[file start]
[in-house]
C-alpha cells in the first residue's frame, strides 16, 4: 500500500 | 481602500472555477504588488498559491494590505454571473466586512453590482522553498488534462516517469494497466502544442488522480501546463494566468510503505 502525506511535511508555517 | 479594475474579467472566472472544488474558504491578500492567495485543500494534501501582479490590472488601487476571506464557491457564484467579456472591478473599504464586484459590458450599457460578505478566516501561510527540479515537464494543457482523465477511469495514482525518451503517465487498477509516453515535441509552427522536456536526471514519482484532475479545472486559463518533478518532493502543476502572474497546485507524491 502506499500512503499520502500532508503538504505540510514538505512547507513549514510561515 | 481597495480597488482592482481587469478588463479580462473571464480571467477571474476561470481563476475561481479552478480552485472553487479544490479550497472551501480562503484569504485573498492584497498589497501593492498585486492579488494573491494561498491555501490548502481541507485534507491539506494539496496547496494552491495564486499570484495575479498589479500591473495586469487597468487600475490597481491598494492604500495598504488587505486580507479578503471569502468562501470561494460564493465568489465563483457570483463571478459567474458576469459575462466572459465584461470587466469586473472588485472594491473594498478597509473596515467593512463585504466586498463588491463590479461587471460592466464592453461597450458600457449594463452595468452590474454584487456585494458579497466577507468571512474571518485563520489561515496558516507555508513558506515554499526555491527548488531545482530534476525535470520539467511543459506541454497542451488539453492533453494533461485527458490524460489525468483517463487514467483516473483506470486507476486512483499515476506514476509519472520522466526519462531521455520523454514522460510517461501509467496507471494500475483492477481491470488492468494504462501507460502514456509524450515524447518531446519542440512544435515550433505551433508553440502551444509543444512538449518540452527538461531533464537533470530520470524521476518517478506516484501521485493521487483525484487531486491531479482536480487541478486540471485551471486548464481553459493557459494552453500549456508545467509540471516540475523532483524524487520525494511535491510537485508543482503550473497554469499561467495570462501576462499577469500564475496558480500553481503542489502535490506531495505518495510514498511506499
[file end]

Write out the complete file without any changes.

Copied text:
[in-house]
C-alpha cells in the first residue's frame, strides 16, 4: 500500500 | 481602500472555477504588488498559491494590505454571473466586512453590482522553498488534462516517469494497466502544442488522480501546463494566468510503505 502525506511535511508555517 | 479594475474579467472566472472544488474558504491578500492567495485543500494534501501582479490590472488601487476571506464557491457564484467579456472591478473599504464586484459590458450599457460578505478566516501561510527540479515537464494543457482523465477511469495514482525518451503517465487498477509516453515535441509552427522536456536526471514519482484532475479545472486559463518533478518532493502543476502572474497546485507524491 502506499500512503499520502500532508503538504505540510514538505512547507513549514510561515 | 481597495480597488482592482481587469478588463479580462473571464480571467477571474476561470481563476475561481479552478480552485472553487479544490479550497472551501480562503484569504485573498492584497498589497501593492498585486492579488494573491494561498491555501490548502481541507485534507491539506494539496496547496494552491495564486499570484495575479498589479500591473495586469487597468487600475490597481491598494492604500495598504488587505486580507479578503471569502468562501470561494460564493465568489465563483457570483463571478459567474458576469459575462466572459465584461470587466469586473472588485472594491473594498478597509473596515467593512463585504466586498463588491463590479461587471460592466464592453461597450458600457449594463452595468452590474454584487456585494458579497466577507468571512474571518485563520489561515496558516507555508513558506515554499526555491527548488531545482530534476525535470520539467511543459506541454497542451488539453492533453494533461485527458490524460489525468483517463487514467483516473483506470486507476486512483499515476506514476509519472520522466526519462531521455520523454514522460510517461501509467496507471494500475483492477481491470488492468494504462501507460502514456509524450515524447518531446519542440512544435515550433505551433508553440502551444509543444512538449518540452527538461531533464537533470530520470524521476518517478506516484501521485493521487483525484487531486491531479482536480487541478486540471485551471486548464481553459493557459494552453500549456508545467509540471516540475523532483524524487520525494511535491510537485508543482503550473497554469499561467495570462501576462499577469500564475496558480500553481503542489502535490506531495505518495510514498511506499